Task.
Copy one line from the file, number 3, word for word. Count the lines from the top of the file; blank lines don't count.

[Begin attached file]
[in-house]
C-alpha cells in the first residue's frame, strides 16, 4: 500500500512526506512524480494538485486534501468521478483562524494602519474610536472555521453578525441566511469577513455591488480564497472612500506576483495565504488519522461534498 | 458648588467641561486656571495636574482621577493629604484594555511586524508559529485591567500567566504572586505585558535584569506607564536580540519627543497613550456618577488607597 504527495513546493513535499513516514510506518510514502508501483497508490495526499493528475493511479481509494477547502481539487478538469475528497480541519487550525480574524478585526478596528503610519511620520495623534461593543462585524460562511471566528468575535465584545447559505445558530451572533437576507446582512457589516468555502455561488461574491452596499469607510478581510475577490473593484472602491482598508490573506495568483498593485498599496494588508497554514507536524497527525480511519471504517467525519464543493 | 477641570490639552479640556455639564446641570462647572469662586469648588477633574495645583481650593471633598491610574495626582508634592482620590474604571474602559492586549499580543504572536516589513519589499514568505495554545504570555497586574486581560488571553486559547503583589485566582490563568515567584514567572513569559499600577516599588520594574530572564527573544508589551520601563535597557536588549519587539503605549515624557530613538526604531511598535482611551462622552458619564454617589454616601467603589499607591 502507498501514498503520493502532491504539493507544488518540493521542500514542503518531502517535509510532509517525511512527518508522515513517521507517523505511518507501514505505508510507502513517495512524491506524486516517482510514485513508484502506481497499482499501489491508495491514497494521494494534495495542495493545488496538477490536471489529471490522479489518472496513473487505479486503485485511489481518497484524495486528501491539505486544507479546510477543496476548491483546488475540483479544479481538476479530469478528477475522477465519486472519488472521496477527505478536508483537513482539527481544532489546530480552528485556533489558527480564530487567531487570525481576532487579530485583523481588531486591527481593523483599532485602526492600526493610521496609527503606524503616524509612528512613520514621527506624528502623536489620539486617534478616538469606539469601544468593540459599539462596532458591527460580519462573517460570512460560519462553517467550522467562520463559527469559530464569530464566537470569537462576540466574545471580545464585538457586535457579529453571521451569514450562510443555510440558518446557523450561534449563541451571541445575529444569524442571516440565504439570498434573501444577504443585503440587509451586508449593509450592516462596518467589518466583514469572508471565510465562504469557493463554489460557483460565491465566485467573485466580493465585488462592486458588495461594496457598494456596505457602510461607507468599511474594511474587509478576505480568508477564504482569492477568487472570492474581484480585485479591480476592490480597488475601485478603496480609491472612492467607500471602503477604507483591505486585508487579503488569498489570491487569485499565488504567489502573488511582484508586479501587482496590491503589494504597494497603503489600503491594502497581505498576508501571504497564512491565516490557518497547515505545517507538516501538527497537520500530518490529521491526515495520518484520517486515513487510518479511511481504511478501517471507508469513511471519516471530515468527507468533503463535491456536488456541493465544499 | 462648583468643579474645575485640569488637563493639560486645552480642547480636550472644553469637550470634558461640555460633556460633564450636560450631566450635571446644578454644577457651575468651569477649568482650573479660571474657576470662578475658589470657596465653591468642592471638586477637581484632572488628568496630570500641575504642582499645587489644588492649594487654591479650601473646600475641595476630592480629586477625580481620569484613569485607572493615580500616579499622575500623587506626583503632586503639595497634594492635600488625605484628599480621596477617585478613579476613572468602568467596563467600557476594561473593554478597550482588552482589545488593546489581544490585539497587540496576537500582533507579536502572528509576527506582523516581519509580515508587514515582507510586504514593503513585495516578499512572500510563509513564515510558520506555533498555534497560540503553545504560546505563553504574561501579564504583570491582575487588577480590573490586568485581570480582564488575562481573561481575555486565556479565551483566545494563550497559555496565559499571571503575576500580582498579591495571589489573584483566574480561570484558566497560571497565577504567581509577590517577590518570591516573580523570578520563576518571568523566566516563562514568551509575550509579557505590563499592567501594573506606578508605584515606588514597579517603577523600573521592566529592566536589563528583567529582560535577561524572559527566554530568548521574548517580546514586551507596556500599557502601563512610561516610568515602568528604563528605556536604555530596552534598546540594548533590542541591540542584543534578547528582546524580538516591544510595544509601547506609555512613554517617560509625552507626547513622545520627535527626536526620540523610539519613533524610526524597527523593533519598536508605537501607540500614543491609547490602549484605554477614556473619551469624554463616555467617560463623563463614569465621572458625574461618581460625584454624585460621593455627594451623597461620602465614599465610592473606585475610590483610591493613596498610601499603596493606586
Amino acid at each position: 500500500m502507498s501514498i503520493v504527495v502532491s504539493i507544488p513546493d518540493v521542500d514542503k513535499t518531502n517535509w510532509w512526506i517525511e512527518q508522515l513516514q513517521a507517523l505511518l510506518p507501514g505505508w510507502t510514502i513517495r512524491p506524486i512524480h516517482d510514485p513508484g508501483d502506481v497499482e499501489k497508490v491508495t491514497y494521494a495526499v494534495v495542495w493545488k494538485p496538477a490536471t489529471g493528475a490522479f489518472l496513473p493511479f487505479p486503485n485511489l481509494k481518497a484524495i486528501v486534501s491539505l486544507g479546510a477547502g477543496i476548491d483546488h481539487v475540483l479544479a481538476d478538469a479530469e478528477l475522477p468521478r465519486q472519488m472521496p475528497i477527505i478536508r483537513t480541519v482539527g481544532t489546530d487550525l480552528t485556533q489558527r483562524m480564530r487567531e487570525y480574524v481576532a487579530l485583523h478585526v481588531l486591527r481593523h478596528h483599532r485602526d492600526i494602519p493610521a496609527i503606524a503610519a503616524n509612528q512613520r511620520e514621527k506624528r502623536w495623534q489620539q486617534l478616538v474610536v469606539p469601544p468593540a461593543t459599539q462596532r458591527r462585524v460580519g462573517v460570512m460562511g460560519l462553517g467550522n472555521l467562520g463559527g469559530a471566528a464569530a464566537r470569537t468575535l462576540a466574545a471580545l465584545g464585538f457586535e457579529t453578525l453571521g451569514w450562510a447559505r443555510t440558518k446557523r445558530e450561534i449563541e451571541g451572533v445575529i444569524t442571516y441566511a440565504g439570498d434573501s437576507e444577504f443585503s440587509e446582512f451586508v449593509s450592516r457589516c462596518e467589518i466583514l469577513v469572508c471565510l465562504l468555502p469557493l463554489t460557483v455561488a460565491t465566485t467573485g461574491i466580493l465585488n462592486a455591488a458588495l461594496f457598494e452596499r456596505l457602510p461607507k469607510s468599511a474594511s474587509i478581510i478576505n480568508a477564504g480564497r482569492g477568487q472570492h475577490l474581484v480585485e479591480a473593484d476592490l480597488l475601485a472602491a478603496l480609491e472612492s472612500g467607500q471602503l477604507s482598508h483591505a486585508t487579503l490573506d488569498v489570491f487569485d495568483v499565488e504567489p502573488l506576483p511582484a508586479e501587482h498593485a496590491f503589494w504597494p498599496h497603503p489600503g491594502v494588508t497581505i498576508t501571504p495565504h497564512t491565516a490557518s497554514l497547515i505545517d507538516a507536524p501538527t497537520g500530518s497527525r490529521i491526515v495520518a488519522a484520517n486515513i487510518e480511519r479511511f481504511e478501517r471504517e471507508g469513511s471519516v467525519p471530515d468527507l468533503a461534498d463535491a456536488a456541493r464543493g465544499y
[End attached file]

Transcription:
Amino acid at each position: 500500500m502507498s501514498i503520493v504527495v502532491s504539493i507544488p513546493d518540493v521542500d514542503k513535499t518531502n517535509w510532509w512526506i517525511e512527518q508522515l513516514q513517521a507517523l505511518l510506518p507501514g505505508w510507502t510514502i513517495r512524491p506524486i512524480h516517482d510514485p513508484g508501483d502506481v497499482e499501489k497508490v491508495t491514497y494521494a495526499v494534495v495542495w493545488k494538485p496538477a490536471t489529471g493528475a490522479f489518472l496513473p493511479f487505479p486503485n485511489l481509494k481518497a484524495i486528501v486534501s491539505l486544507g479546510a477547502g477543496i476548491d483546488h481539487v475540483l479544479a481538476d478538469a479530469e478528477l475522477p468521478r465519486q472519488m472521496p475528497i477527505i478536508r483537513t480541519v482539527g481544532t489546530d487550525l480552528t485556533q489558527r483562524m480564530r487567531e487570525y480574524v481576532a487579530l485583523h478585526v481588531l486591527r481593523h478596528h483599532r485602526d492600526i494602519p493610521a496609527i503606524a503610519a503616524n509612528q512613520r511620520e514621527k506624528r502623536w495623534q489620539q486617534l478616538v474610536v469606539p469601544p468593540a461593543t459599539q462596532r458591527r462585524v460580519g462573517v460570512m460562511g460560519l462553517g467550522n472555521l467562520g463559527g469559530a471566528a464569530a464566537r470569537t468575535l462576540a466574545a471580545l465584545g464585538f457586535e457579529t453578525l453571521g451569514w450562510a447559505r443555510t440558518k446557523r445558530e450561534i449563541e451571541g451572533v445575529i444569524t442571516y441566511a440565504g439570498d434573501s437576507e444577504f443585503s440587509e446582512f451586508v449593509s450592516r457589516c462596518e467589518i466583514l469577513v469572508c471565510l465562504l468555502p469557493l463554489t460557483v455561488a460565491t465566485t467573485g461574491i466580493l465585488n462592486a455591488a458588495l461594496f457598494e452596499r456596505l457602510p461607507k469607510s468599511a474594511s474587509i478581510i478576505n480568508a477564504g480564497r482569492g477568487q472570492h475577490l474581484v480585485e479591480a473593484d476592490l480597488l475601485a472602491a478603496l480609491e472612492s472612500g467607500q471602503l477604507s482598508h483591505a486585508t487579503l490573506d488569498v489570491f487569485d495568483v499565488e504567489p502573488l506576483p511582484a508586479e501587482h498593485a496590491f503589494w504597494p498599496h497603503p489600503g491594502v494588508t497581505i498576508t501571504p495565504h497564512t491565516a490557518s497554514l497547515i505545517d507538516a507536524p501538527t497537520g500530518s497527525r490529521i491526515v495520518a488519522a484520517n486515513i487510518e480511519r479511511f481504511e478501517r471504517e471507508g469513511s471519516v467525519p471530515d468527507l468533503a461534498d463535491a456536488a456541493r464543493g465544499y